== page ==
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Mosquito immunity, physiology, and the pathogen interaction


Over the past three decades, we have gained substantial insights into the mosquito proteins and cellular machinery mediating mosquito-pathogen interactions. Yet, we are just beginning to understand the complexity underlying mosquito-pathogen interactions. Mosquito infection is a dynamic phenotype, which is dependent upon both the specific mosquito-pathogen pairing, as well as in variation in key environmental factors. This is especially relevant for understanding how specific pathogens emerge, environmental conditions that favor emergence, and the biological constraints on the distributions of emerging mosquito-borne diseases. For example, there is overwhelming evidence that temperature markedly affects diverse aspects of mosquito physiology, life history, and pathogen replication within the mosquito because mosquitoes are small, cold-blooded organisms. Yet, the extent to which temperature shapes transmission directly, through effects on pathogen biology, or indirectly, through effects on mosquito immunity and physiology, remain largely unexplored.


Aedes aegypti - Zika virus


Anopheles stephensi - human malaria


Culex quinquefasciatus - West Nile virus

Aedes and Anopheles photos are credited to iStock (Getty images) and, respectively. Culex photo is from the Mississippi Entomological Museum. Human malaria gametocyte images taken from Coatney GR, Collins WE, Warren M, Contacos PG. The Primate Malarias. Bethesda: U.S. Department of Health, Education and Welfare; 1971. RNA-seq illustration taken from Oxford Gene Technology. West Nile virus image taken from The Native Antigen site.

We currently have two ongoing projects that utilize RNA sequencing and bioinformatic analysis to identify panels of differentially expressed genes that are important in the physiological response of mosquitoes to temperature, to infection, and how temperature alters mosquito responses to infection in the yellow fever mosquito (Aedes aegypti) - Zika virus and the Anopheles stephensi (Indian malaria mosquito) - human malaria (Plasmodium falciparum) systems. We also are initiating a new project exploring the effects of temperature variation on West Nile virus evolution in North American Culex spp.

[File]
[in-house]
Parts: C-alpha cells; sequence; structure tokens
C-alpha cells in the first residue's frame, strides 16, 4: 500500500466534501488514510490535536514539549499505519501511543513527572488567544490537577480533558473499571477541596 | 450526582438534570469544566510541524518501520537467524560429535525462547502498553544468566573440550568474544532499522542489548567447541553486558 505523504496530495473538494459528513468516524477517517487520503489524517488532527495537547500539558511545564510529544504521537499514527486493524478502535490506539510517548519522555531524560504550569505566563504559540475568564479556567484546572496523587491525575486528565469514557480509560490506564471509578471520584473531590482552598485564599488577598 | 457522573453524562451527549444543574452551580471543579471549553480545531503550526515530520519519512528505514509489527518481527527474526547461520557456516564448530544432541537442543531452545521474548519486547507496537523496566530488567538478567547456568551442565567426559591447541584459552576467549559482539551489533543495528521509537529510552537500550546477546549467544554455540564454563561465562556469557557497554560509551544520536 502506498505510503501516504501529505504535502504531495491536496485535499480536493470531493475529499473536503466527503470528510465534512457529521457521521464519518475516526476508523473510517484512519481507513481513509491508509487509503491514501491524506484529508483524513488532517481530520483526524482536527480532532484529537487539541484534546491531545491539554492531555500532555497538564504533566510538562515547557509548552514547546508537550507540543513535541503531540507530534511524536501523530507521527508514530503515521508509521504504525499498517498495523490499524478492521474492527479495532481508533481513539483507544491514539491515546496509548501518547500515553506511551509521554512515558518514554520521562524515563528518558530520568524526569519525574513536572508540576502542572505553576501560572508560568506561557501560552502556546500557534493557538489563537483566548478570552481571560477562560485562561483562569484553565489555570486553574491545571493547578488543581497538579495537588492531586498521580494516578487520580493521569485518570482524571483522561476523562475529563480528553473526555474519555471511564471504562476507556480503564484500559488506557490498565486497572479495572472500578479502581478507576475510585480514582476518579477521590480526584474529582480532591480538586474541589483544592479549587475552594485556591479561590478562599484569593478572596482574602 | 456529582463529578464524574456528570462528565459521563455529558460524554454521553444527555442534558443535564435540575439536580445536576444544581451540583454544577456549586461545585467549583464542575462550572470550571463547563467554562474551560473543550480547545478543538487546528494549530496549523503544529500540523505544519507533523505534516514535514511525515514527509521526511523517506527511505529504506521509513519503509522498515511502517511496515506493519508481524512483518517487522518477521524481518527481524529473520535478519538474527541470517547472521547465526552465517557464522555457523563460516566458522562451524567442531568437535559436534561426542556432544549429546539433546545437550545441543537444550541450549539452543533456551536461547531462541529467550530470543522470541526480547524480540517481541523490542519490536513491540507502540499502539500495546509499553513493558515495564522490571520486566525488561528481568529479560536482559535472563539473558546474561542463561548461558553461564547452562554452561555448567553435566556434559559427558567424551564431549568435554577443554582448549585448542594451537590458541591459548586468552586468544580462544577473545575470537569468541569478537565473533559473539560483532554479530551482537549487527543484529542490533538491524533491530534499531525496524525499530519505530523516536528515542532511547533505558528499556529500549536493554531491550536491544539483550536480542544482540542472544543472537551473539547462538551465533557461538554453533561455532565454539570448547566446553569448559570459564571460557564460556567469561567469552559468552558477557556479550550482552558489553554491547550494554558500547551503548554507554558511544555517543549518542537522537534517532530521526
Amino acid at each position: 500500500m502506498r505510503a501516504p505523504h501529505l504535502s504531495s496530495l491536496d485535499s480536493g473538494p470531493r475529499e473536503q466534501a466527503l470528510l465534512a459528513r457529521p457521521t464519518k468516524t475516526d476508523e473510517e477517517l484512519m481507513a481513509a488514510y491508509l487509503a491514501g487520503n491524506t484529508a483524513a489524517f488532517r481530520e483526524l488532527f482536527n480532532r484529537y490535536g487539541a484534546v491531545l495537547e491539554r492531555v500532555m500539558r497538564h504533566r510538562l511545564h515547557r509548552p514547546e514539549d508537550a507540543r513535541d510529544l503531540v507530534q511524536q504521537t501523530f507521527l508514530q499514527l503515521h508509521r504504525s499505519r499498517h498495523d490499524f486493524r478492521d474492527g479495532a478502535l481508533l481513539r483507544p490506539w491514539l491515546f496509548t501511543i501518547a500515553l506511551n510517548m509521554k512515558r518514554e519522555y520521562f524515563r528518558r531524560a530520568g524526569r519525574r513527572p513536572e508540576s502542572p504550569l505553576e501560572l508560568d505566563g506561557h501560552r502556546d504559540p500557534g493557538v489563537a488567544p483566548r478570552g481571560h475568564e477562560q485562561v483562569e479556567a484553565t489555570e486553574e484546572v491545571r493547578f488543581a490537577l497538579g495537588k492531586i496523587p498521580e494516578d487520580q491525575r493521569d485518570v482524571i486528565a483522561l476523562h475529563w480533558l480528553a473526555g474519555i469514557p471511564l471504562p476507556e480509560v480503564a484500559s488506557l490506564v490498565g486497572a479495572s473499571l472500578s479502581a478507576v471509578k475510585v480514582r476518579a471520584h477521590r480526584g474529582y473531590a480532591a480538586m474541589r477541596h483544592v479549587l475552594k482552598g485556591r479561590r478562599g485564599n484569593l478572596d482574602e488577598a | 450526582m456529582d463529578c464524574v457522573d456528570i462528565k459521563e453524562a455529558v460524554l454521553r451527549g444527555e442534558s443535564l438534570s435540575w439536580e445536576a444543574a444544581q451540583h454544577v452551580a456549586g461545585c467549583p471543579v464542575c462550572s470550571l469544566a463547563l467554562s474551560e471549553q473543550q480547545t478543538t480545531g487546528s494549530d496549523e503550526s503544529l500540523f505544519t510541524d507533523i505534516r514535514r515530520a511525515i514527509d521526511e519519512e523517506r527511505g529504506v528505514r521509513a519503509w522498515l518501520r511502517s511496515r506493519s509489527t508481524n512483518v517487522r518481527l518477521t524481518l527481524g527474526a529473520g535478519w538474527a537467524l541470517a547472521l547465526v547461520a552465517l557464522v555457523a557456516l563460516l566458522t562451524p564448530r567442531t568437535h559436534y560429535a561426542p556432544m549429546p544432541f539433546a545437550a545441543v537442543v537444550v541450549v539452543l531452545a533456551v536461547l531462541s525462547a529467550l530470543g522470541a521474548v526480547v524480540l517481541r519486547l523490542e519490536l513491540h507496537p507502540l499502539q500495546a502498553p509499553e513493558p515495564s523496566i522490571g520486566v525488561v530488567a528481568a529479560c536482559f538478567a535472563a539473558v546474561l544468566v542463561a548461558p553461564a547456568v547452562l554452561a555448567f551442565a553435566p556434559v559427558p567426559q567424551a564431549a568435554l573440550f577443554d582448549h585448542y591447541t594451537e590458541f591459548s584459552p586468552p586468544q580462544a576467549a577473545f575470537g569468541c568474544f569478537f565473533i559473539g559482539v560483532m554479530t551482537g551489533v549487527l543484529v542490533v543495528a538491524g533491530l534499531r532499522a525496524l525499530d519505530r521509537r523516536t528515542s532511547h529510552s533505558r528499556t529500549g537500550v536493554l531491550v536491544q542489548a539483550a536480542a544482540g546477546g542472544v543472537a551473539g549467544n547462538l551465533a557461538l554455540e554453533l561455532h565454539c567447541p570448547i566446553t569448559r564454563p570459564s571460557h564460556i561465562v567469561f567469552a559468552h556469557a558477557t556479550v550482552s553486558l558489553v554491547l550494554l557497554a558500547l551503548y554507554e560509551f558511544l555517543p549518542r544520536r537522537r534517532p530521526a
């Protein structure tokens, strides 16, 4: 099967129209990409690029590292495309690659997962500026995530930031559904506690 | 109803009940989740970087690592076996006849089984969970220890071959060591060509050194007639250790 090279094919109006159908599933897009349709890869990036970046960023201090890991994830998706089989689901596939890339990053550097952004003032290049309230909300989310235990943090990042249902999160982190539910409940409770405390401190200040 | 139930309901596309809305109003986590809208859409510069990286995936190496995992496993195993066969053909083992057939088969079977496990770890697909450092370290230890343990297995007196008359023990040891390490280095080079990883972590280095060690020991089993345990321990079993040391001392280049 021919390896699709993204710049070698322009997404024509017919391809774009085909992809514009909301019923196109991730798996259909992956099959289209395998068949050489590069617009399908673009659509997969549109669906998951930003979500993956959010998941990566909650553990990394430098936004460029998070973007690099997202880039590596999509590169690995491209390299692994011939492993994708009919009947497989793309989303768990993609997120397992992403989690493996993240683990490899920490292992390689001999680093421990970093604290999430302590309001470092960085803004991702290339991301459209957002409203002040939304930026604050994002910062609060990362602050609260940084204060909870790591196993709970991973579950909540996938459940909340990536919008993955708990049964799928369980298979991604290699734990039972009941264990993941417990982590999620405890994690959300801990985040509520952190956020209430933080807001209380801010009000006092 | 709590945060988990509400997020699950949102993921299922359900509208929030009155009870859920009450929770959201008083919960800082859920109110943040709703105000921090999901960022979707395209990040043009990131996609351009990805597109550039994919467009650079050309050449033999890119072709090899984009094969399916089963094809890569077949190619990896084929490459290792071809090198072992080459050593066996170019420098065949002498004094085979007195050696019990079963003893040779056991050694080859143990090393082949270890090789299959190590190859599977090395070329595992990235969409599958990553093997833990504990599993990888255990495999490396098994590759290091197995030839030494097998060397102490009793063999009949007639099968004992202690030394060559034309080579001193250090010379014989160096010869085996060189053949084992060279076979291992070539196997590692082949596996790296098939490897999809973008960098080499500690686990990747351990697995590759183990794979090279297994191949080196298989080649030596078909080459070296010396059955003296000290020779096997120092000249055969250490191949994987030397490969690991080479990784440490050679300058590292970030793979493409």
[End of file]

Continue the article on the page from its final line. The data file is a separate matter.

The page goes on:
Environmental drivers of mosquito life history and disease transmission


There are several key knowledge gaps that affect our ability to predict and, ultimately, mitigate the factors influencing vector-borne disease transmission. This is particularly important in systems where we lack fundamental knowledge on the relationships between key environmental variables and transmission. A large component of the research conducted in our group focuses on the effects of abiotic and biotic variation on mosquito life history and overall transmission.

A melanized sephadex bead

expression of DEFCEC, and NOS

with heat-killed E. coli

1.) Temperature effects on Zika virus transmission and control


Mosquito-borne viruses are an emerging threat impacting human health and well-being. Diseases such as Zika, dengue, and chikungunya, which were once considered tropical and sub-tropical diseases, are now threatening temperate regions of the world due to climate change, globalization, and increasing urbanization. It is estimated that 3.9 billion people in 120 countries around the globe are at risk of contracting an arboviral disease. In spite of increasing efforts to develop vaccines and therapeutics, vector control is still the only way to mitigate the disease spread. Therefore, it is crucial to try to predict how these viruses might spread seasonally, geographically, and with climate change. We used empirical and mathematical modeling approaches to predict how Zika virus transmission changes with temperature.


Zika virus (ZIKV, dark blue) transmission has a non-linear relationship with temperature, with a similar temperature optimum where transmission is maximized and temperature maximum where temperature is minimized as other mosquito-borne viruses like dengue (DENV, light blue). Thus, as environmental temperatures warm and seasons extend with climate change and urbanization, environmental conditions at higher latitudes will become more favorable for Zika virus transmission. However, because the minimum temperature for Zika virus transmission is 5 C higher than for dengue virus,  the expansion of transmission risk at higher latitudes will be less dramatic than for dengue virus (Tesla et al. 2018 Temperature drives Zika virus transmission: evidence from empirical and mathematical models. Proceedings of the Royal Society Series B).